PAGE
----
The most desirable approach is one that puts Afghanistan firmly in the lead of its own counterinsurgency and nation-building effort, with the United States and international partners and donors in support. The principal argument in favor is that counterinsurgencies are essentially contests for legitimacy that must be won by the government under threat. Afghanistan now has three hundred thousand soldiers and police, who should be put into the lead promptly, with U.S. combat advisers to assist them. U.S. logistical support will also be required. It is true that President Hamid Karzai's government suffers from a lack of credibility, but taking the lead will help it enormously. To paraphrase T.E. Lawrence, it is far better that those facing the insurgency do it themselves, however poorly. These are the key features of an Afghan-led approach:

What would an Afghan-led counterinsurgency campaign look like?

Afghan forces would take over in all but the most conflicted areas of the country. The U.S. and allied support to the Afghan counterinsurgency should be almost exclusively focused on the south and east where the Taliban insurgency is strong, and in particular Kandahar and the eastern "P2K" provinces (Paktia, Paktika, and especially Khost). A very small node can remain in the west in Shindand to deter any Iranian misadventures, and the same can be done in the critical Salang Tunnel corridor in the north.

Thousands of NATO and U.S. officers manning four large commands in Kabul can be reduced dramatically to a few high-level officers who will support the American and other ambassadors in engaging the national government and Karzai. The command for training Afghan security forces should be primarily manned by Afghan trainers.

Most of the troops would be embedded advisers, largely from the special operations community but augmented by conventional forces that are selected and trained for the mission. They would focus on supporting community defense and police, which have been egregiously neglected throughout the war. Eighty-eight of 265 Afghan police units in key areas (PDF) currently have no mentor at all.

A robust effort could be mounted with forty thousand troops, declining to twenty thousand or fewer as the Afghans become more proficient. In addition to the embedded advisers, about half of the personnel would provide support. Distributed operations in Afghanistan require substantial air lift, combat aviation, ISR, and logistics support. The most challenging fact of COIN in Afghanistan is the rugged terrain, and Afghanistan has virtually no air force. Nonetheless, U.S. Special Forces operate with relatively few enablers in many places. They have found, for example, that the best way to defeat the ubiquitous buried bombs is foot patrols and Kawasaki all-terrain vehicles for off-road travel, rather than the seventy thousand-pound mine-resistant vehicles that cannot navigate the narrow mountain roads and have primarily stimulated insurgents to build bigger bombs.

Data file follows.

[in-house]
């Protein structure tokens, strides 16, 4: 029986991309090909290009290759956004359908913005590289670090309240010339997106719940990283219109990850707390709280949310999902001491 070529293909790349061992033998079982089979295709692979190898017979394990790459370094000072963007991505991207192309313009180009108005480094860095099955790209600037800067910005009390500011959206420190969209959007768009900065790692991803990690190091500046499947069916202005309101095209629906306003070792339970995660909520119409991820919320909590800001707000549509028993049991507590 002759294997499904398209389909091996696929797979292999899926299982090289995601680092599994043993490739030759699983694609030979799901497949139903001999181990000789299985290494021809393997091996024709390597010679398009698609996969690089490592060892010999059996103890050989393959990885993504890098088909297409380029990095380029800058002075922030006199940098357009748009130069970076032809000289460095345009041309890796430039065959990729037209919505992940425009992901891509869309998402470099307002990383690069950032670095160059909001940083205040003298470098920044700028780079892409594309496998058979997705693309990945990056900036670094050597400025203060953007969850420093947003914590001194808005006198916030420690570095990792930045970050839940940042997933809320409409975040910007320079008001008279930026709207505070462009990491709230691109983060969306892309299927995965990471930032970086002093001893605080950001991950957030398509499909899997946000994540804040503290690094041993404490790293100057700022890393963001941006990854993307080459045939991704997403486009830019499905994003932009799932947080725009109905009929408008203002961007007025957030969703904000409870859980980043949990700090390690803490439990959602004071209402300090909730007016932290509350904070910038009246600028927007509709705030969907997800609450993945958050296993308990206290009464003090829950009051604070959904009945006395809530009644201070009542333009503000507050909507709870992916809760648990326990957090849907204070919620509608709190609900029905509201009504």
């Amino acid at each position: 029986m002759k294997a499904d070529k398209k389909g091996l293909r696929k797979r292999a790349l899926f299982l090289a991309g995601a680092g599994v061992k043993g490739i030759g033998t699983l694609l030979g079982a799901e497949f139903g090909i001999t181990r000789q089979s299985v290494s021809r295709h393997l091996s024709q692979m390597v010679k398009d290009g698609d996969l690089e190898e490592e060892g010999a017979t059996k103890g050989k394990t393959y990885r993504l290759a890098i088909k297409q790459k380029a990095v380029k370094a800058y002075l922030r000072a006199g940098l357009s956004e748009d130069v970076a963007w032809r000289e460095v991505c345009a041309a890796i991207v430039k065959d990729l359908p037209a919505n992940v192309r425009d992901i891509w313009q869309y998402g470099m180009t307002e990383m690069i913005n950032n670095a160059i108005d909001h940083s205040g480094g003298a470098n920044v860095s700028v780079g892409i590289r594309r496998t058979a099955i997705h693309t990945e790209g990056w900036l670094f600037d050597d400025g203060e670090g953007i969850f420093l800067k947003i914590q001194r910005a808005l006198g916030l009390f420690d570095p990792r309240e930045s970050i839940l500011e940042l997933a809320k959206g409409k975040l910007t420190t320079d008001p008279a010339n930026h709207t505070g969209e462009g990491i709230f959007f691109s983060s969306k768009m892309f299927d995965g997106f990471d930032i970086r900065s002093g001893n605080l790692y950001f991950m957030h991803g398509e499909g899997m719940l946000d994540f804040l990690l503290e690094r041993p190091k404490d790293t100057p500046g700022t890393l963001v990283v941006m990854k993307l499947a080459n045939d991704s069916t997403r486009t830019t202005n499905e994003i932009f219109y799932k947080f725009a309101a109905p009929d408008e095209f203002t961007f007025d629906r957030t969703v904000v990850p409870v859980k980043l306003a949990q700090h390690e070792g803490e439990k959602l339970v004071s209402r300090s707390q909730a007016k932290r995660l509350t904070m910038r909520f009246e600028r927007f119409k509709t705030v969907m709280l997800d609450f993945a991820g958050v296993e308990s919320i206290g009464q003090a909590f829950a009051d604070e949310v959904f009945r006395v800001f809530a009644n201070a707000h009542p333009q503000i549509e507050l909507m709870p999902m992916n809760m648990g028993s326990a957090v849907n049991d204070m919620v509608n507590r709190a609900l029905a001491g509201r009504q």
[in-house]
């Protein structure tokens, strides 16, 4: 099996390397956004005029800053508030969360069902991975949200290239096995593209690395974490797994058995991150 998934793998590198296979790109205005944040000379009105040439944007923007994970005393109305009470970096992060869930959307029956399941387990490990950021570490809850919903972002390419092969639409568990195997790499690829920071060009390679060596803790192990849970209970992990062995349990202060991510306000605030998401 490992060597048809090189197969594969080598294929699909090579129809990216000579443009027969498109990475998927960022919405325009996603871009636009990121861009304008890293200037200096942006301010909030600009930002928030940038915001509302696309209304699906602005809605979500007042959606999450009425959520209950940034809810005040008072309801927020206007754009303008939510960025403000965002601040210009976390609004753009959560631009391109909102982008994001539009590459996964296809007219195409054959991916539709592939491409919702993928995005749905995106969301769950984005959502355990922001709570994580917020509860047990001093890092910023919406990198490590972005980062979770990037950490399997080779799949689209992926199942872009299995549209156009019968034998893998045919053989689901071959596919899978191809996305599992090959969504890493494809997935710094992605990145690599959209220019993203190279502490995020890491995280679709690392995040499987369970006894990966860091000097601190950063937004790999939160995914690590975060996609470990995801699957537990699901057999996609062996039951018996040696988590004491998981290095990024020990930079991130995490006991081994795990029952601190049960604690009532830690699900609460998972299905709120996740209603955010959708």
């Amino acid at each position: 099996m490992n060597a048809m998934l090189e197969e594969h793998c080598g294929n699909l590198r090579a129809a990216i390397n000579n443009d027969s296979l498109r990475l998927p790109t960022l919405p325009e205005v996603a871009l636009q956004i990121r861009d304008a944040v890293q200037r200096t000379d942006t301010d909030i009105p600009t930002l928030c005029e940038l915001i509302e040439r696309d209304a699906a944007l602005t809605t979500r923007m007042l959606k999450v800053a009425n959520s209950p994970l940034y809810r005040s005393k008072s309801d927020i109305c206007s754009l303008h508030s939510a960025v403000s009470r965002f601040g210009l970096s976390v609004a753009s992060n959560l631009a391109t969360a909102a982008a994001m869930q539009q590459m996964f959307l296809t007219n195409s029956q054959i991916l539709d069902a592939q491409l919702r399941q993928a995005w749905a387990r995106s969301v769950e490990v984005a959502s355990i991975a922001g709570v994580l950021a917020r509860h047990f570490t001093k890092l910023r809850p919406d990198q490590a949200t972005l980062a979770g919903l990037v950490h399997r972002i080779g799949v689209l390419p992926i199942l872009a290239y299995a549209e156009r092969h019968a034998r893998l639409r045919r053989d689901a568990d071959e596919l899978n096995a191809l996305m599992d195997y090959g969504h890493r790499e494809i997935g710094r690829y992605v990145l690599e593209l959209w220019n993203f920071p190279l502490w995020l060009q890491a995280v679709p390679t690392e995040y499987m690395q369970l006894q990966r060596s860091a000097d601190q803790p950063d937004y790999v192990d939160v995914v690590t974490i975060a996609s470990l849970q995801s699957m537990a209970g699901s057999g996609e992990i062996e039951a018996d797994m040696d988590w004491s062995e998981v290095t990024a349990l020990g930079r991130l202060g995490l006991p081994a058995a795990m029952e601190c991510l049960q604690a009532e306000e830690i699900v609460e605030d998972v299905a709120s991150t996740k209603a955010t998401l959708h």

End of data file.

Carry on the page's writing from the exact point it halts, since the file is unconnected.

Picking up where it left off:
The U.S. military lead for this effort should logically shift to special operations forces, which have supported other countries' counterinsurgencies and now have a host of qualified officers after a decade of leading country-wide SOF commands in both Afghanistan and Iraq. U.S. conventional units have been operating successfully in SOF-led commands for several years.

It is hard to say, but not longer than a decade, and the numbers would progressively decline to a few thousand as Afghans gain experience and as the insurgency shrinks. As the insurgency weakens, the current talks, best described as "pre-negotiations," are likely to gather steam as fighters realize the government will not collapse. The end of the war is likely to come a piece at a time, as insurgent factions peel off and reject the authority of Taliban leaders ensconced in Pakistan.

The United States supported other countries' successful counterinsurgency campaigns in El Salvador, Colombia, and the Philippines. It did so in tiny El Salvador in the 1980s with fifty-five Special Forces trainers plus a robust country team with USAID, State, and intelligence officials who were dispersed around the country. The United States has also supported counterinsurgency campaigns in Colombia and the Philippines over the past decade with a few hundred mostly special operations forces. In all three countries, there were factors that made the job easier, but these case studies show that a small-footprint formula can work. It has a far better chance of stabilizing areas from which trouble has long emanated, at a bearable cost, than the alternatives.


This article originally appeared at CFR.org, an Atlantic partner site.
Presented by

Linda Robinson is the Adjunct Senior Fellow for U.S. National Security and Foreign Policy at Council on Foreign Relations, a senior writer at U.S. News & World Report, and a senior editor at Foreign Affairs magazine.